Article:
The Canadian Broadcasting Corporation has announced that it’s immediately pausing coverage of Indigenous communities, saying that it far exceeded yearly quotas for stories about First Nations, Métis and Inuit Peoples.
The quotas, in place for decades, allow for only a handful of Indigenous stories in the network’s daily news coverage and other programming.
“We were perhaps a little overzealous in our storytelling when it comes to Indigenous issues, what with reconciliation and inclusion and all that,” said CBC president Henry Lacrosse.
“So we’re just hitting pause for a few years until there’s a gap to be filled once again.”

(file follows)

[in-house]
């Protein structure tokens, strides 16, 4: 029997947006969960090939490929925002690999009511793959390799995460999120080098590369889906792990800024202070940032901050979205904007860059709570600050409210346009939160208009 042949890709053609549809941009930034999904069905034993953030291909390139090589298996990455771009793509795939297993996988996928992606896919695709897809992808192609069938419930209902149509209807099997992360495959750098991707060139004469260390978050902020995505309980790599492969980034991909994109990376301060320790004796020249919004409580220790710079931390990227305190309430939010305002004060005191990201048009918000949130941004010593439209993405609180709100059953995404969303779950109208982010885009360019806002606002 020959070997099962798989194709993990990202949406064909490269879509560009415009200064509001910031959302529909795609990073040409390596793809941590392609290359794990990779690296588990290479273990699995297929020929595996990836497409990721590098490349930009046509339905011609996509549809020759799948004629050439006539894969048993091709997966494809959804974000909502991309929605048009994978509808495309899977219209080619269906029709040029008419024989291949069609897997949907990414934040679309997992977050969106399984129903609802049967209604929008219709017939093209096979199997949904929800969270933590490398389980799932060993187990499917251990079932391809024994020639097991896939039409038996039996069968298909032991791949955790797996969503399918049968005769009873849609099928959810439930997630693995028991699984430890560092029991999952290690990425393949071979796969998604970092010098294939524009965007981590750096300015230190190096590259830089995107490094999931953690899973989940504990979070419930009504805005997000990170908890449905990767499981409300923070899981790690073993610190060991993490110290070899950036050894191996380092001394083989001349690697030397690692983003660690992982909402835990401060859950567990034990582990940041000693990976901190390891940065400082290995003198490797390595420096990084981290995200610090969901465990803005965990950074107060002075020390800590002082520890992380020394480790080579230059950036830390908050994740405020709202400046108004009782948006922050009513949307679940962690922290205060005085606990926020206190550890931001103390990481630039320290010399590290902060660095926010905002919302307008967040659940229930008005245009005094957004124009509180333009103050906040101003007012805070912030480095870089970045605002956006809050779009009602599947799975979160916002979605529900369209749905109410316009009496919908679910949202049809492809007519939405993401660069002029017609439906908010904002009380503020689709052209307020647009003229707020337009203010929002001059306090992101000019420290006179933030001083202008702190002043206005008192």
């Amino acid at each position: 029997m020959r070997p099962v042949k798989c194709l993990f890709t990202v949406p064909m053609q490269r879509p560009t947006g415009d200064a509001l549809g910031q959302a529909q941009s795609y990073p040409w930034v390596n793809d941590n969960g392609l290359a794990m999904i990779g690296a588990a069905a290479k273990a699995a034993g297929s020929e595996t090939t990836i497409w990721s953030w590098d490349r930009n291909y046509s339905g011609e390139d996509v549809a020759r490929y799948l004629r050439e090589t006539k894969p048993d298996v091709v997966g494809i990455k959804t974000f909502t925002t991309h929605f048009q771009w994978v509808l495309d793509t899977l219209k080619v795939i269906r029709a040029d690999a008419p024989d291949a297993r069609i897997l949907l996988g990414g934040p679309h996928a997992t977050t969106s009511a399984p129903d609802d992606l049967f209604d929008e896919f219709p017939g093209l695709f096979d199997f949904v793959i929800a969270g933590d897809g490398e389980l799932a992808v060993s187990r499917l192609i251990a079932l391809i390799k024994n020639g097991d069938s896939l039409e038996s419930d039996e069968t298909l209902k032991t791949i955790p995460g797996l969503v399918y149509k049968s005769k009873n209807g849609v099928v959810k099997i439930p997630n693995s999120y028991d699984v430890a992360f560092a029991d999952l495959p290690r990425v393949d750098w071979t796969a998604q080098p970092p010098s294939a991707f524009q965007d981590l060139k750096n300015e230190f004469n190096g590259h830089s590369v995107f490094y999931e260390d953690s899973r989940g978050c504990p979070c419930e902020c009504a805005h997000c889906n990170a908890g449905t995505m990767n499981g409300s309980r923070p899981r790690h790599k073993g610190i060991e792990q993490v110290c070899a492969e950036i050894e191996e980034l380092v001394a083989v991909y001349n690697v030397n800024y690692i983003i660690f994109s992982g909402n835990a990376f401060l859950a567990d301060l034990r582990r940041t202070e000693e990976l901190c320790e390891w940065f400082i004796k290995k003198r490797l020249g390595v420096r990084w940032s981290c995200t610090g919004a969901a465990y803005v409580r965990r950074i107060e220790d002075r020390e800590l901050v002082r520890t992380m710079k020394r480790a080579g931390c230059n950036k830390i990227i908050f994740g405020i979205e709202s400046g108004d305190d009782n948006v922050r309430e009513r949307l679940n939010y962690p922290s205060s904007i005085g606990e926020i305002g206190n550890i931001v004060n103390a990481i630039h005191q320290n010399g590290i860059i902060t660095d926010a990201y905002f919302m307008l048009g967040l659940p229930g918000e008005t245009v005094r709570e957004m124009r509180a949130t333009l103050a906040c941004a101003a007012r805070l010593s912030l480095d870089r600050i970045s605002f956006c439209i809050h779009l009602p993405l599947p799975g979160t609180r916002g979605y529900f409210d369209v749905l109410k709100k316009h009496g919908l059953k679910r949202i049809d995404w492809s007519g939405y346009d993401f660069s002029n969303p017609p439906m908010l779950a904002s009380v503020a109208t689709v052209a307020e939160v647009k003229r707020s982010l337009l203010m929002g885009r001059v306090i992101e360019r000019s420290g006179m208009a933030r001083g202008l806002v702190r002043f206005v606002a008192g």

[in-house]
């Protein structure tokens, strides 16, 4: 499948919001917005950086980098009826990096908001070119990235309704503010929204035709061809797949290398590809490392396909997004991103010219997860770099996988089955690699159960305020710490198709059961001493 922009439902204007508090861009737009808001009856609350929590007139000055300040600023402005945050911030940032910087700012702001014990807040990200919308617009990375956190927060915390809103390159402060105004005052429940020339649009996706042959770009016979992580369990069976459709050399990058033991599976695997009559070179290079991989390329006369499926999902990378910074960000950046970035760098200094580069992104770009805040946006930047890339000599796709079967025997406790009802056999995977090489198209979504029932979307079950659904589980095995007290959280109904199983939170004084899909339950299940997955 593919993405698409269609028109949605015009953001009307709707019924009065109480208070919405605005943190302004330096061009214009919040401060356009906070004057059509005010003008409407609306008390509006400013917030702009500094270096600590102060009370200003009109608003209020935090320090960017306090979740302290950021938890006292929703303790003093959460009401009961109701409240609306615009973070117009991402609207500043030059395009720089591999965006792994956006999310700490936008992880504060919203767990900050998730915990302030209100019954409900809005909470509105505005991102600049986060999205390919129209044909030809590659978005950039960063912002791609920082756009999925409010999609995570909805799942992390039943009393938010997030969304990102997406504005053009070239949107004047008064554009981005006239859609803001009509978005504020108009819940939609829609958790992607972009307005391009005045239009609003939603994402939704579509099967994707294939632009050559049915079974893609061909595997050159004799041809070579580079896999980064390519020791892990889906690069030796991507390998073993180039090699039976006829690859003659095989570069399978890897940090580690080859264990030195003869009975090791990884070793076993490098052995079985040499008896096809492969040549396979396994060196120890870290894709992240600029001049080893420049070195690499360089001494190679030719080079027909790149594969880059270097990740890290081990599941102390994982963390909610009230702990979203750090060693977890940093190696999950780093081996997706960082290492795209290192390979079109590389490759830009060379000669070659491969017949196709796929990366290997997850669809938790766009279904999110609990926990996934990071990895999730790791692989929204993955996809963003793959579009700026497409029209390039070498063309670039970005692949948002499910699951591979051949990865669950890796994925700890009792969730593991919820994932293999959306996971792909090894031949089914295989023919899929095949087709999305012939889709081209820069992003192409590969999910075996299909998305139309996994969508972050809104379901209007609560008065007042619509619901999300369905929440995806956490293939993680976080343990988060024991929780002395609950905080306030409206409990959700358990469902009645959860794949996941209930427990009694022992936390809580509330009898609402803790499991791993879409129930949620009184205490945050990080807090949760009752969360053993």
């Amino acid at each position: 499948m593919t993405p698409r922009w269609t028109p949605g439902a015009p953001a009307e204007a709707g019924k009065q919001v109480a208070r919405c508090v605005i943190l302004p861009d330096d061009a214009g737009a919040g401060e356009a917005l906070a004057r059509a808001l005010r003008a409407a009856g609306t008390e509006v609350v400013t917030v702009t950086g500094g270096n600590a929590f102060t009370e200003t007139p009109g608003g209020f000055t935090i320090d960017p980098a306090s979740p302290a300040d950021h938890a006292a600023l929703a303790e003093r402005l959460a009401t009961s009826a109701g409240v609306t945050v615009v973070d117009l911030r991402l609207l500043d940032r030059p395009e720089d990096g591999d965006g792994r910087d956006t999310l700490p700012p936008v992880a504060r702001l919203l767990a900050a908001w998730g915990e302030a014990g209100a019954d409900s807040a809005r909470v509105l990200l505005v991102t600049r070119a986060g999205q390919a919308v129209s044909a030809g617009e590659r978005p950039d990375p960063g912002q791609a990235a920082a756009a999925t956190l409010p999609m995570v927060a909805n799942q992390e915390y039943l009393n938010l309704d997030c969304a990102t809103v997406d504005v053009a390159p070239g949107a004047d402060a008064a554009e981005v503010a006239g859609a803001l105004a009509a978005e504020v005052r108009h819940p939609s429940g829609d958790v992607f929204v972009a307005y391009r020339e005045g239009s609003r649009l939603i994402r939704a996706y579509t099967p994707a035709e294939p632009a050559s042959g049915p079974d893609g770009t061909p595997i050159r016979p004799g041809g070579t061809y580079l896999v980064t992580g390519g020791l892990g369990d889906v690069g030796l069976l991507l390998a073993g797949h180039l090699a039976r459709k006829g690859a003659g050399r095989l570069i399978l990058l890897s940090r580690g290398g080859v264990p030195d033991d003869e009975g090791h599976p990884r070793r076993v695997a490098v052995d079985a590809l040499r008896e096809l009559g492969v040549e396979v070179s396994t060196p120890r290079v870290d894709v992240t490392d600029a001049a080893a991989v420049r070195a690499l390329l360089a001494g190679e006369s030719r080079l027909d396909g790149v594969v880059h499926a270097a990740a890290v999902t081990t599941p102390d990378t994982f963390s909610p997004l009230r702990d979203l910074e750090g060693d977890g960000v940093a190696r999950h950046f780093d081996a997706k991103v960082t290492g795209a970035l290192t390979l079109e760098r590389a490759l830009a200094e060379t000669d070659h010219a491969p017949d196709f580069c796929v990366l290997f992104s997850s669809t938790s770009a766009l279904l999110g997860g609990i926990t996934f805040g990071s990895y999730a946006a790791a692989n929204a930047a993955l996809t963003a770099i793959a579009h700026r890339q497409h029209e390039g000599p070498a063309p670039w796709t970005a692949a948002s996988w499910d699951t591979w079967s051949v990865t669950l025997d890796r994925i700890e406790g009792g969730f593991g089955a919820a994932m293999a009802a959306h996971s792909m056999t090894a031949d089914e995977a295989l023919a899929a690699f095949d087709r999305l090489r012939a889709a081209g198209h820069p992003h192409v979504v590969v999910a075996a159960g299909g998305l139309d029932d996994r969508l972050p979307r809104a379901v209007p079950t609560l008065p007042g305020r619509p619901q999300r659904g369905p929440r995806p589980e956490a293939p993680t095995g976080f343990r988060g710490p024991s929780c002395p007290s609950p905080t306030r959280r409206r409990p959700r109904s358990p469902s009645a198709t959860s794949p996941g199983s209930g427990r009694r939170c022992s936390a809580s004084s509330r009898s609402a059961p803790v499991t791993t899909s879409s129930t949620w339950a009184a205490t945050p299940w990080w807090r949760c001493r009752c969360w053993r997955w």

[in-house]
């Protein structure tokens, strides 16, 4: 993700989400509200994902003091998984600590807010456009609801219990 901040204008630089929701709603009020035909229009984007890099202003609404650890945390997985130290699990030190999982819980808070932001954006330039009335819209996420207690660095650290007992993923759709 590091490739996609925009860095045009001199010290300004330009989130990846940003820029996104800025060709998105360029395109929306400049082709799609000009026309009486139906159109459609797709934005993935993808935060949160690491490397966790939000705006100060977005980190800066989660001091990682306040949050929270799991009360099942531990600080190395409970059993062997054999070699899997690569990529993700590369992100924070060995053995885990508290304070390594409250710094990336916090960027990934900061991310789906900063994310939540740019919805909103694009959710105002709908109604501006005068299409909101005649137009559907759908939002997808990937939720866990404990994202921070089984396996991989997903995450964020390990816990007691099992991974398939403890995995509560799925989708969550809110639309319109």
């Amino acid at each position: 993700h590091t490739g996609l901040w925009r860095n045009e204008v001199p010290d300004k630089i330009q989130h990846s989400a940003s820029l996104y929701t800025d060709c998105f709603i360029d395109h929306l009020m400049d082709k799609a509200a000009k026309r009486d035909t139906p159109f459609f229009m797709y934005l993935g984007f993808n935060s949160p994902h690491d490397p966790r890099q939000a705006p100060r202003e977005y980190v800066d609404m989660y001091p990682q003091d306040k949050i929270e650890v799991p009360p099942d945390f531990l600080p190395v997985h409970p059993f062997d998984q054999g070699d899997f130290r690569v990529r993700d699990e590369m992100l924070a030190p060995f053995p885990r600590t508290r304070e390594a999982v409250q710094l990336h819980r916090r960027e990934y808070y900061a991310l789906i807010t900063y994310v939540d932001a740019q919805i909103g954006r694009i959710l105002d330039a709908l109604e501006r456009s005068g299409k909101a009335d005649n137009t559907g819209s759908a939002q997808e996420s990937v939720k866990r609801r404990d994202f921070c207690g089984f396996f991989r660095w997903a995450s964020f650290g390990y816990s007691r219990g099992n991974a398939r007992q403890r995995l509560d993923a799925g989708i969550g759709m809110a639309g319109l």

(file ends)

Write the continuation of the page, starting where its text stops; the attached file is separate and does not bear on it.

As part of the pause, the Corporation’s Indigenous Unit will cease operations and its Indigenous reporters will be reassigned to sports and entertainment. The hit radio Indigenous current affairs program Unreserved will also be refocused to be about people who eat at restaurants without first making reservations.
CBC North, which serves regions where the population is almost entirely Indigenous, will now only re-air episodes of Anne of Green Gables — not the network’s modern version, Anne — as well as Tess of the D’Urbervilles and episodes of Dragon’s Den where Indigenous participants have been carefully edited out.